The revelation is found in a 48-page file on King, portions of which were made public late last year, along with thousands of JFK assassination files.

President Trump has ordered all federal agencies to release the rest of their JFK-related files by April 26, a directive which covers the agency’s King file as well.

Trump’s order, issued last October, exempts from disclosure only “the names and addresses of any mentioned person who is still living.”  So if the CIA’s spy is deceased, his or her name is supposed to be made public this week.

MLK Surveillance

“Surveillance was a joint effort of IDEN A [the spy] and local ODENVY [CIA’s code name for the FBI],” according to a cable from the chief of the agency’s south Florida station. The surveillance took place in July 1966 when King and two associates stayed at a Miami airport hotel.

While the FBI’s surveillance of King is notorious, much less is known about the CIA’s interest in the civil right leader. Such eavesdropping violated the agency’s charter barring operations on U.S. soil.

The cable describes the spy as a “cleared and witting contact,” meaning he or she had a working relationship with the agency at the time. Approximately five lines of text that identify the spy have been blanked out in the document released to the National Archives in November 2017.

The spy listened in on King’s conversations from an adjacent hotel room for six hours.

“References were made to the Florida Gubernatorial Race, a trip to Bimini [an island in the Bahamas] and several miscellaneous sex experiences,” the cable reported.

After King and associates checked out the next day, the CIA’s spy searched their rooms, according to the cable. The informant found a phone message in a trash can asking King to call Harry Wachtel, a New York lawyer who served as King’s legal counsel.

The CIA’s spy claimed, inaccurately, that Wachtel was “an identified member of the Communist Party.” In fact, the FBI only had a report that Wachtel once had been active in the National Lawyer Guild, a leftist organization that some charged was a communist influenced.

The spy also found an envelope bearing the name of an unmarried woman who supposedly stay in the hotel room.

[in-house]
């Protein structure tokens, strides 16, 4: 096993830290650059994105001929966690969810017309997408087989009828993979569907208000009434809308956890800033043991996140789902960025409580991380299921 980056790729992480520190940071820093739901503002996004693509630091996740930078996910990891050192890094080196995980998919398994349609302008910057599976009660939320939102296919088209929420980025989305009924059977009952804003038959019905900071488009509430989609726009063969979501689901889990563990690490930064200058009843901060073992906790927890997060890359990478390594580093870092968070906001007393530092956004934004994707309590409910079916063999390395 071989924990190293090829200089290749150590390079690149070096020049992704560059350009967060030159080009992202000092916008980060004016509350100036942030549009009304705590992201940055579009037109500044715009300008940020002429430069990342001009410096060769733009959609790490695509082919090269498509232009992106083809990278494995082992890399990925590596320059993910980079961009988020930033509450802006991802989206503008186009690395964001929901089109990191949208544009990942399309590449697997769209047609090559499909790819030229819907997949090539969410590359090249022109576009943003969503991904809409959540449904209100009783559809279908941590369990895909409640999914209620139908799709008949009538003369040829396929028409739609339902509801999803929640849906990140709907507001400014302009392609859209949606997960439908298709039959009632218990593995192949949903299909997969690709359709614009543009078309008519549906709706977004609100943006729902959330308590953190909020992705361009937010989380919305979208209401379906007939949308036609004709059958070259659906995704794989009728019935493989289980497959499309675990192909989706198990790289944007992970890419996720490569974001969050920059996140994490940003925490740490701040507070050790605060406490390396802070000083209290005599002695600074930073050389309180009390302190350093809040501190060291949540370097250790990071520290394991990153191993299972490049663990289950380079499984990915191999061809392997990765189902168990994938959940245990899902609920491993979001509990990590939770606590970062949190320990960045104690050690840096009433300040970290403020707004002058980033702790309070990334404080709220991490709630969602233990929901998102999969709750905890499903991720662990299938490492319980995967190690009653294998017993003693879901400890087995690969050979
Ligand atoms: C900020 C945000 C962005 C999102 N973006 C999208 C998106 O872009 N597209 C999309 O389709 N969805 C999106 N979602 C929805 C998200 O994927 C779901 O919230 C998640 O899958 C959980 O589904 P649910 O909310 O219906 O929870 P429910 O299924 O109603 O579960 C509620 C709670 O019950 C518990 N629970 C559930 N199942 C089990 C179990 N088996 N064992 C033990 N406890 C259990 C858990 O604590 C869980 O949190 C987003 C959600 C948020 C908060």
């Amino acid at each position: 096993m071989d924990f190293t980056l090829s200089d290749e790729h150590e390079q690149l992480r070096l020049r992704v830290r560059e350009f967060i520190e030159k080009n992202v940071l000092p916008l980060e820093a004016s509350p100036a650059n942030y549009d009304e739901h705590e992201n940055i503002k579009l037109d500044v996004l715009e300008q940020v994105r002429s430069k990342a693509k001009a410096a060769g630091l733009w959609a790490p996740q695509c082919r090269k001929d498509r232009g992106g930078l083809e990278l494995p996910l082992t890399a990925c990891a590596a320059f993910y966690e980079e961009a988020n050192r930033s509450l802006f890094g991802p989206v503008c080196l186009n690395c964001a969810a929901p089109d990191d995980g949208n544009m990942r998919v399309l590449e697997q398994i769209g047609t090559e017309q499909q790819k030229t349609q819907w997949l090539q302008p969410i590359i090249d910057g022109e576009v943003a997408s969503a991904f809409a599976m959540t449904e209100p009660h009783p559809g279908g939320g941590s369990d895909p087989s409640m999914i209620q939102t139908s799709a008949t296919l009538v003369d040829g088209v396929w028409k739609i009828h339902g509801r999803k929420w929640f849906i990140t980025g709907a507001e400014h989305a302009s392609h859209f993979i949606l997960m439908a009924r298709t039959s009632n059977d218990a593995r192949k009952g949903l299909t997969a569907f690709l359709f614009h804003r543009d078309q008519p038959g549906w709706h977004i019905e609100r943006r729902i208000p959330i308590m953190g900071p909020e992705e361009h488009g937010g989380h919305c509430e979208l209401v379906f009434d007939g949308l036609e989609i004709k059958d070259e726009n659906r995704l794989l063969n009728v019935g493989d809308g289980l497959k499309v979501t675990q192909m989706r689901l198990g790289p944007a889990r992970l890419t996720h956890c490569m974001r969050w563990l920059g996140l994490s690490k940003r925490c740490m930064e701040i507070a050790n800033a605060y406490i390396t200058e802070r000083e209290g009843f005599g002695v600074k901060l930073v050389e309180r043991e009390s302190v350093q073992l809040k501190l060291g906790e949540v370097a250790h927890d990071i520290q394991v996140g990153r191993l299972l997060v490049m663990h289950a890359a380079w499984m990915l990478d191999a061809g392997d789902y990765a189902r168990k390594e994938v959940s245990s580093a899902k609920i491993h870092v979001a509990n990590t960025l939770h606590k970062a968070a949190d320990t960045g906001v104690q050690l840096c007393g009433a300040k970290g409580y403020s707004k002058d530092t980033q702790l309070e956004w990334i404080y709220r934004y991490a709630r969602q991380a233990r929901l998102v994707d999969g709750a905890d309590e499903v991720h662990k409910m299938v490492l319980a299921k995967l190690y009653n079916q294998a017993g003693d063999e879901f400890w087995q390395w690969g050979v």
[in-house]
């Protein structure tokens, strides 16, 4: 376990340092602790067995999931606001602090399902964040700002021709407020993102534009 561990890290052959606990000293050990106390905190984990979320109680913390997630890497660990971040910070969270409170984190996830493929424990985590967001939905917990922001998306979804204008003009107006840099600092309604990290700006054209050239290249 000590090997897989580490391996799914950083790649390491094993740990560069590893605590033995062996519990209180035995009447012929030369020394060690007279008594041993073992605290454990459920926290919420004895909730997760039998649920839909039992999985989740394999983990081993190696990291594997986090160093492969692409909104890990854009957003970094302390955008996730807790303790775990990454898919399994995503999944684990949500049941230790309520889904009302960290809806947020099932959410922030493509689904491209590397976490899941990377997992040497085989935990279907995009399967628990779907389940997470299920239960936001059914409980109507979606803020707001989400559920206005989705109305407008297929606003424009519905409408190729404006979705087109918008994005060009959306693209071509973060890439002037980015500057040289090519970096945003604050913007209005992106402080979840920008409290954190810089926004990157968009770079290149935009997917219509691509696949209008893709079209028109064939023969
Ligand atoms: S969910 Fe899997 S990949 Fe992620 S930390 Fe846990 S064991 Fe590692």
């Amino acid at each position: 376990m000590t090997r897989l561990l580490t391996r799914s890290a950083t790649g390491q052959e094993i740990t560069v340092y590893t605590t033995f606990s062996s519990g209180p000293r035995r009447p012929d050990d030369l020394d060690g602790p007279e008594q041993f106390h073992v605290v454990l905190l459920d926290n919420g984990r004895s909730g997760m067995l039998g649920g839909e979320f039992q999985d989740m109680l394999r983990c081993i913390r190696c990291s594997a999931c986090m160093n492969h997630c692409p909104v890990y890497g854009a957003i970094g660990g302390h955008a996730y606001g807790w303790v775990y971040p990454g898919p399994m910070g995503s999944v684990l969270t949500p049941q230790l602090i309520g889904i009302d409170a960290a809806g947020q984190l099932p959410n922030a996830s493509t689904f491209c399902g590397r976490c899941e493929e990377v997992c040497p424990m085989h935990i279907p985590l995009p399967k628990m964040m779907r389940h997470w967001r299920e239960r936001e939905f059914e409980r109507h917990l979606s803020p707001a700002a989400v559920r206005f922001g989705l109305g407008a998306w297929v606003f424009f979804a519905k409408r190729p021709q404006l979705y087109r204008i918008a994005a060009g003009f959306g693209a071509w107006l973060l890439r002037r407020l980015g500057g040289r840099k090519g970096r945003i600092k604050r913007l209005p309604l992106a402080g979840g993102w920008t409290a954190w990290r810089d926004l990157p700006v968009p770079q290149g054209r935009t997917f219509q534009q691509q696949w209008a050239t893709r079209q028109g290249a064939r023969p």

It seems likely that the CIA spying on King’s private life and is hiding the results. Nine of the next ten pages in the King file are completely classified, along with the spy’s name.

The memo supports the idea that the CIA worked with the FBI to obtain defamatory information about the civil rights leader less than two years before he was slain in Memphis on April 4, 1968.

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You can read the CIA’s partially declassified King file here.

 

 

 

 

 

 

What will Trump do about the JFK files this week?

Gerald Posner, author of Case Closed, is optimistic.  Read more

JFK documents illuminate the death of a diplomat who asked too many questions about Oswald

James Angleton

James Angleton oversaw the surveillance of Oswald

Phil Shenon has a long piece in The Guardian excavating the sad story of Charles Thomas, a U.S. diplomat who investigated Lee Harvey Oswald’s actions in Mexico in the 1960s.  Thomas was rebuffed by top CIA officials, including counterintelligence chief James Angleton. Thomas was denied an expected promotion and later committed suicide.

The story illuminates a central mystery of the JFK assassination story but not quite in the way than Shenon proposes.

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‘I’m a patsy’: The George de Mohrenschildt story

I am a Patsy! – The Lost Tapes of George De Mohrenschildt from E2 Films on Vimeo.

The CIA is fighting in federal court to seal these JFK files